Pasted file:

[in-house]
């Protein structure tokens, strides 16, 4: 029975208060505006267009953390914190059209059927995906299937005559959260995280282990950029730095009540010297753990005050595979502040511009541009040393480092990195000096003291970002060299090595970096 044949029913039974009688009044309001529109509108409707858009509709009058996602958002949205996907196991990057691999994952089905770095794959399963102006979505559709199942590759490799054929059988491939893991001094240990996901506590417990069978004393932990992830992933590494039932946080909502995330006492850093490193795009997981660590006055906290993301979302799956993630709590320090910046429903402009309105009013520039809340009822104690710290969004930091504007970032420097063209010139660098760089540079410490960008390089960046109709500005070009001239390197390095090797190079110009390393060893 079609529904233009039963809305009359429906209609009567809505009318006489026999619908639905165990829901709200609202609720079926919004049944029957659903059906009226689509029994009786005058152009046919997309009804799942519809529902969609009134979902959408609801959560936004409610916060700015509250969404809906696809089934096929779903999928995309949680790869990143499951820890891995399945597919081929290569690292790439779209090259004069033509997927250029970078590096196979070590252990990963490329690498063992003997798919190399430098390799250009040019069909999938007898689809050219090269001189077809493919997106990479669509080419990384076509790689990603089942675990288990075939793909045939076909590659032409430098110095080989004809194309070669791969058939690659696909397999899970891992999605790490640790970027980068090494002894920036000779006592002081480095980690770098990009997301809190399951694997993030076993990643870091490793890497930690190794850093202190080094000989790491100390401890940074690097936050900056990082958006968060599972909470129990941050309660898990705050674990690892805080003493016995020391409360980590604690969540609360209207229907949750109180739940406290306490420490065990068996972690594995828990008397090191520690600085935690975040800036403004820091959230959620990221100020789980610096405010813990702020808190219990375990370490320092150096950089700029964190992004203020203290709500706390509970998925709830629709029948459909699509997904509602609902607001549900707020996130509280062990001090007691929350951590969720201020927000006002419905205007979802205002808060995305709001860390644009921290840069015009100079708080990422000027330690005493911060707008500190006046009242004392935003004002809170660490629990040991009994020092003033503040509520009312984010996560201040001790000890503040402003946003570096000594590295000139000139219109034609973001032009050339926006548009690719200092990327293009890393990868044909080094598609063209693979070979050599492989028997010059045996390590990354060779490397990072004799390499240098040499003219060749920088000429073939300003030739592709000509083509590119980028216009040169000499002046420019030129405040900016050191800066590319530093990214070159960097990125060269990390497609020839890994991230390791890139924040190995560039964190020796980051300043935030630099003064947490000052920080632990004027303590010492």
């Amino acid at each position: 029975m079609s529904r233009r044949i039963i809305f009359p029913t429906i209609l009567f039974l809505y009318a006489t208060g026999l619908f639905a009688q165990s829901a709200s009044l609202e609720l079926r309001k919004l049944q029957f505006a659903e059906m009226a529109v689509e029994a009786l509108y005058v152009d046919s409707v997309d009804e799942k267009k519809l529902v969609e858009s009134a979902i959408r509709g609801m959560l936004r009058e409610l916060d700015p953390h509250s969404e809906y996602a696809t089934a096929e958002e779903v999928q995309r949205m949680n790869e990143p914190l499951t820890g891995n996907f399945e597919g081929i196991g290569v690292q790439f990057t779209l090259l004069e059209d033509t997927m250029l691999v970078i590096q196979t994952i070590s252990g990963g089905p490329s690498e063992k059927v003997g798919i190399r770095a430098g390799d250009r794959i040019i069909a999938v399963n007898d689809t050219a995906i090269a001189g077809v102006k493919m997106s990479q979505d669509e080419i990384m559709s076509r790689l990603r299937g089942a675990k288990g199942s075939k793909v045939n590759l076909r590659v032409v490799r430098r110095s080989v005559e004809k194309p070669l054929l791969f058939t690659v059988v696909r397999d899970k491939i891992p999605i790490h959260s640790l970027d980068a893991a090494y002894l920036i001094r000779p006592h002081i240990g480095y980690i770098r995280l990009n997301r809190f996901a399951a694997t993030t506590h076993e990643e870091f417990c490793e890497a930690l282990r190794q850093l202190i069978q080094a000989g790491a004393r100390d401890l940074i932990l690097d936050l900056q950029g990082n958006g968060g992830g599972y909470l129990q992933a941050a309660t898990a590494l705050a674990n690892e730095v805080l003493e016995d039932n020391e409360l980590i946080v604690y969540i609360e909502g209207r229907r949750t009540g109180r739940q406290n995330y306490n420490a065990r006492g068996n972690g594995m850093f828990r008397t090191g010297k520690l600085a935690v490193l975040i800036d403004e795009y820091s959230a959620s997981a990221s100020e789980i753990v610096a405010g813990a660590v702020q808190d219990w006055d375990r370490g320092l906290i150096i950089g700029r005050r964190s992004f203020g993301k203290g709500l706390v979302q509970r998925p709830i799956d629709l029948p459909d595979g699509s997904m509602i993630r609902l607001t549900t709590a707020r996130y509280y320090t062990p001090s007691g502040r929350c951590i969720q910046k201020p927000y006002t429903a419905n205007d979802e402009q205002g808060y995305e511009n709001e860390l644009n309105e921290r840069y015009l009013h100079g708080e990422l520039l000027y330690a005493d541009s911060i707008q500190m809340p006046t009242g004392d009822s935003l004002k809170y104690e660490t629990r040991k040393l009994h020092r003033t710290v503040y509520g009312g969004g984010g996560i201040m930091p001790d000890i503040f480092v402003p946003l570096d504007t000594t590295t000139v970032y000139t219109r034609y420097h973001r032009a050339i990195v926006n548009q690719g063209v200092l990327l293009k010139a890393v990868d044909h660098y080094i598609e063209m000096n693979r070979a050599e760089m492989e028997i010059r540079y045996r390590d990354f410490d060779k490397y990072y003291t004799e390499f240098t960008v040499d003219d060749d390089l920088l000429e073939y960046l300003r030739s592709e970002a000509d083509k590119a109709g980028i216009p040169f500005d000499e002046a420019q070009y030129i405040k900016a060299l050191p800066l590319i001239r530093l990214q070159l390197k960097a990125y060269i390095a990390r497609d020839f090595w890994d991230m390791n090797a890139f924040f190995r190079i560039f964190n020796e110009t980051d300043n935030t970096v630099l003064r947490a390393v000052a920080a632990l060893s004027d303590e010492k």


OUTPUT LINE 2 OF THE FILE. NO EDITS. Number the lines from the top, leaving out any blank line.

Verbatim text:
């Protein structure tokens, strides 16, 4: 029975208060505006267009953390914190059209059927995906299937005559959260995280282990950029730095009540010297753990005050595979502040511009541009040393480092990195000096003291970002060299090595970096 044949029913039974009688009044309001529109509108409707858009509709009058996602958002949205996907196991990057691999994952089905770095794959399963102006979505559709199942590759490799054929059988491939893991001094240990996901506590417990069978004393932990992830992933590494039932946080909502995330006492850093490193795009997981660590006055906290993301979302799956993630709590320090910046429903402009309105009013520039809340009822104690710290969004930091504007970032420097063209010139660098760089540079410490960008390089960046109709500005070009001239390197390095090797190079110009390393060893 079609529904233009039963809305009359429906209609009567809505009318006489026999619908639905165990829901709200609202609720079926919004049944029957659903059906009226689509029994009786005058152009046919997309009804799942519809529902969609009134979902959408609801959560936004409610916060700015509250969404809906696809089934096929779903999928995309949680790869990143499951820890891995399945597919081929290569690292790439779209090259004069033509997927250029970078590096196979070590252990990963490329690498063992003997798919190399430098390799250009040019069909999938007898689809050219090269001189077809493919997106990479669509080419990384076509790689990603089942675990288990075939793909045939076909590659032409430098110095080989004809194309070669791969058939690659696909397999899970891992999605790490640790970027980068090494002894920036000779006592002081480095980690770098990009997301809190399951694997993030076993990643870091490793890497930690190794850093202190080094000989790491100390401890940074690097936050900056990082958006968060599972909470129990941050309660898990705050674990690892805080003493016995020391409360980590604690969540609360209207229907949750109180739940406290306490420490065990068996972690594995828990008397090191520690600085935690975040800036403004820091959230959620990221100020789980610096405010813990702020808190219990375990370490320092150096950089700029964190992004203020203290709500706390509970998925709830629709029948459909699509997904509602609902607001549900707020996130509280062990001090007691929350951590969720201020927000006002419905205007979802205002808060995305709001860390644009921290840069015009100079708080990422000027330690005493911060707008500190006046009242004392935003004002809170660490629990040991009994020092003033503040509520009312984010996560201040001790000890503040402003946003570096000594590295000139000139219109034609973001032009050339926006548009690719200092990327293009890393990868044909080094598609063209693979070979050599492989028997010059045996390590990354060779490397990072004799390499240098040499003219060749920088000429073939300003030739592709000509083509590119980028216009040169000499002046420019030129405040900016050191800066590319530093990214070159960097990125060269990390497609020839890994991230390791890139924040190995560039964190020796980051300043935030630099003064947490000052920080632990004027303590010492």